Canterbury measles cases hit 28 as thousands of vaccine doses delivered

Source: 1News

Fourteen thousand does of the measles, mumps and rubella (MMR) vaccine are now being distributed to Christchurch general practices as the number of confirmed cases of measles has risen to 28 nearly three weeks after the outbreak began.

Eighteen-thousand doses of the vaccine have arrived in Christchurch from Auckland to top up dwindling supplies and another 9,000 doses are expected to arrive tomorrow.

The Canterbury District Health Board says it has to prioritise the most vulnerable.

Medical Officer of Health Dr Ramon Pink says people aged one to 28 who have never been vaccinated are the target for these vaccines.

Next in line will be unvaccinated people aged 29 and above followed by people needing booster shots.

Dr Pink said medical centres have been very busy prioritising patients for the vaccine while awaiting the arrival of the extra supplies.

"We have a strong coverage of our under five age group and I think this has afforded significant protection," Dr Pink told media this afternoon.

"We are also very aware that one MMR vaccine does provide 95 per cent coverage for our population. And the second dose of the vaccine is for that small percentage who do not gain immunity from that first vaccine," he said.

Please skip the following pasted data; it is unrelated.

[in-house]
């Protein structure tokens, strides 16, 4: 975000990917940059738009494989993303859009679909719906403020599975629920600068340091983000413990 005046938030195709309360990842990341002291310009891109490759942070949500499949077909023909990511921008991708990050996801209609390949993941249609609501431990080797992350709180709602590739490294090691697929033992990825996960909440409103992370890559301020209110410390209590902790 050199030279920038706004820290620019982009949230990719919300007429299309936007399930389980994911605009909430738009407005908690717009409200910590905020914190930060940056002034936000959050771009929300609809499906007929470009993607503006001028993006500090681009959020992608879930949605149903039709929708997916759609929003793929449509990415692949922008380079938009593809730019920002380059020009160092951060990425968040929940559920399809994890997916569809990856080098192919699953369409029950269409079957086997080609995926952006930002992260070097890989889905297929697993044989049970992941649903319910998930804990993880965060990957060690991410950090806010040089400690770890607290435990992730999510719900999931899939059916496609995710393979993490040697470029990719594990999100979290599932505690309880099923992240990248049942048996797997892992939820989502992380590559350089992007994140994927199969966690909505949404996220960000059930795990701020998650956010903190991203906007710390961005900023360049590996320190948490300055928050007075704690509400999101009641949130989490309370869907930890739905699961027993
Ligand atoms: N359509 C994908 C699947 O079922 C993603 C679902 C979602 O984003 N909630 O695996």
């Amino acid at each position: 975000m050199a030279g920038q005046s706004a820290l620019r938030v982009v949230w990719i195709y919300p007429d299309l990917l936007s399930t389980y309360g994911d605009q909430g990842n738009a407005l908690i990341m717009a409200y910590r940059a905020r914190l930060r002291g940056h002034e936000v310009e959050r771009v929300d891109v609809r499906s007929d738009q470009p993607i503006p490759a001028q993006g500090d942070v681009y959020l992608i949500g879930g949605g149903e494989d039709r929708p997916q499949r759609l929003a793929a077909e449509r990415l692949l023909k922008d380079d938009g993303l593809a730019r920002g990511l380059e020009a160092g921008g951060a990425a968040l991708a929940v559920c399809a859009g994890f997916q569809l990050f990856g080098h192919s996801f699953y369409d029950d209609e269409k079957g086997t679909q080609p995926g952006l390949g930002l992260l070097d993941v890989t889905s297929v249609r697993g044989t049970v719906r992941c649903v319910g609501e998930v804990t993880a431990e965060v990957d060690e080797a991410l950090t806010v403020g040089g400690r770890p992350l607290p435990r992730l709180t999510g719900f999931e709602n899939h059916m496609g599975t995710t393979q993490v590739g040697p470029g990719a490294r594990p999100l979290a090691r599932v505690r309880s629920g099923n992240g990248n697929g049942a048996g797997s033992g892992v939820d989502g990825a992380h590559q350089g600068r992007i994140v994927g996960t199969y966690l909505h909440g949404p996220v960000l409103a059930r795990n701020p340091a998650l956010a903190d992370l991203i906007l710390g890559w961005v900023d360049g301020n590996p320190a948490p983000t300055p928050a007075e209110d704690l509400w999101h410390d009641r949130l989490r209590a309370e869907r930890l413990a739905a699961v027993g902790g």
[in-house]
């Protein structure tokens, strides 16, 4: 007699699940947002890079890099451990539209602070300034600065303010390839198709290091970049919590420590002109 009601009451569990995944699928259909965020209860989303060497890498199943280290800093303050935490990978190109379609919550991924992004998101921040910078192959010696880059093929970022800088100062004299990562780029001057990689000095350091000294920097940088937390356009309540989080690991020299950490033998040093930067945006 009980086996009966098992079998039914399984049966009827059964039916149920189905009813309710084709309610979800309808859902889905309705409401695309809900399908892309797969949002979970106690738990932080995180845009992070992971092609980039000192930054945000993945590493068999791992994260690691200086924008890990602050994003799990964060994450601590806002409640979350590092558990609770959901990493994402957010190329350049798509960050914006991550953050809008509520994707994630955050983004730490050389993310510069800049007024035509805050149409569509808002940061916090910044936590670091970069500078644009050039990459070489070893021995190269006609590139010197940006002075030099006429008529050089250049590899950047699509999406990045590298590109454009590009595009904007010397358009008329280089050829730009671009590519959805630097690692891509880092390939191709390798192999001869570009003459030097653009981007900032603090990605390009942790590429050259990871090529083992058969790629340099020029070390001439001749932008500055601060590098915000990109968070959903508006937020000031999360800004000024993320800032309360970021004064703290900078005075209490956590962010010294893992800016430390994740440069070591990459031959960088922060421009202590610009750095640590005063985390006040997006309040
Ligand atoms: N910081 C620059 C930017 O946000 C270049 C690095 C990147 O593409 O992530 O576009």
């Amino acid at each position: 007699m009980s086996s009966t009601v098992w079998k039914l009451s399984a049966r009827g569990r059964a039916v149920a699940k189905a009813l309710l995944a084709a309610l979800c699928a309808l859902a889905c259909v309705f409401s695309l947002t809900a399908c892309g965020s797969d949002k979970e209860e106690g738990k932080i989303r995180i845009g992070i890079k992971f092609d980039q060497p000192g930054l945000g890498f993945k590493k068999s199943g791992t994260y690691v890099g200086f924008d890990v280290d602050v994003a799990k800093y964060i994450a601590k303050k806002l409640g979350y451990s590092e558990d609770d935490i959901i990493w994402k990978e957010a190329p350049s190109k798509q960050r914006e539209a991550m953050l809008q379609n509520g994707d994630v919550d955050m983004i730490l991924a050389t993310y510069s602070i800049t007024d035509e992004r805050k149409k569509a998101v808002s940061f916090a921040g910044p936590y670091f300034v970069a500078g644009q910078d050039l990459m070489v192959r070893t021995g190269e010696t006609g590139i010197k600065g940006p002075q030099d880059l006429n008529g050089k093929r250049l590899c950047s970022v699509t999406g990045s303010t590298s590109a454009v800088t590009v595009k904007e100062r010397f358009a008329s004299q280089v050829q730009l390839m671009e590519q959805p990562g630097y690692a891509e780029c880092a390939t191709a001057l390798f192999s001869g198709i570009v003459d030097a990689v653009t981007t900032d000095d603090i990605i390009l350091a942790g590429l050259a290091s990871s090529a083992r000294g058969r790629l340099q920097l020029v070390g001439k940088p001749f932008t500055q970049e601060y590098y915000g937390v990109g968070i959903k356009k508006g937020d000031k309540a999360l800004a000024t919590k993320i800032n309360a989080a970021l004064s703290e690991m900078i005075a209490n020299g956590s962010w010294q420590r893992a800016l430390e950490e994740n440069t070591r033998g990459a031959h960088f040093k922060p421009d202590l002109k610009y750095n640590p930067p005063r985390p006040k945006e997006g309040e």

Dr Pink said research shows that the vaccines that were delivered from 1969 to 1990 "did indeed afford that age group from 29 to 50 years of age really good immunity".

As well as 28 confirmed measles cases as of late this afternoon, Dr Pink said around another 20 cases are being investigated.

He said this shows the primary care community is on high alert for measles cases.

The confirmed cases include cases at two schools.

Dr Pink said there have been seven cases of people with measles being hospitalised and two were in intensive care, but all those cases have recovered and been discharged from hospital.

Two measles cases were confirmed in Auckland this afternoon but authorities say they are not considered linked to the Canterbury outbreak.

Dr Pink said measles is not endemic in New Zealand and travellers coming into the country are the likely source of the Auckland cases.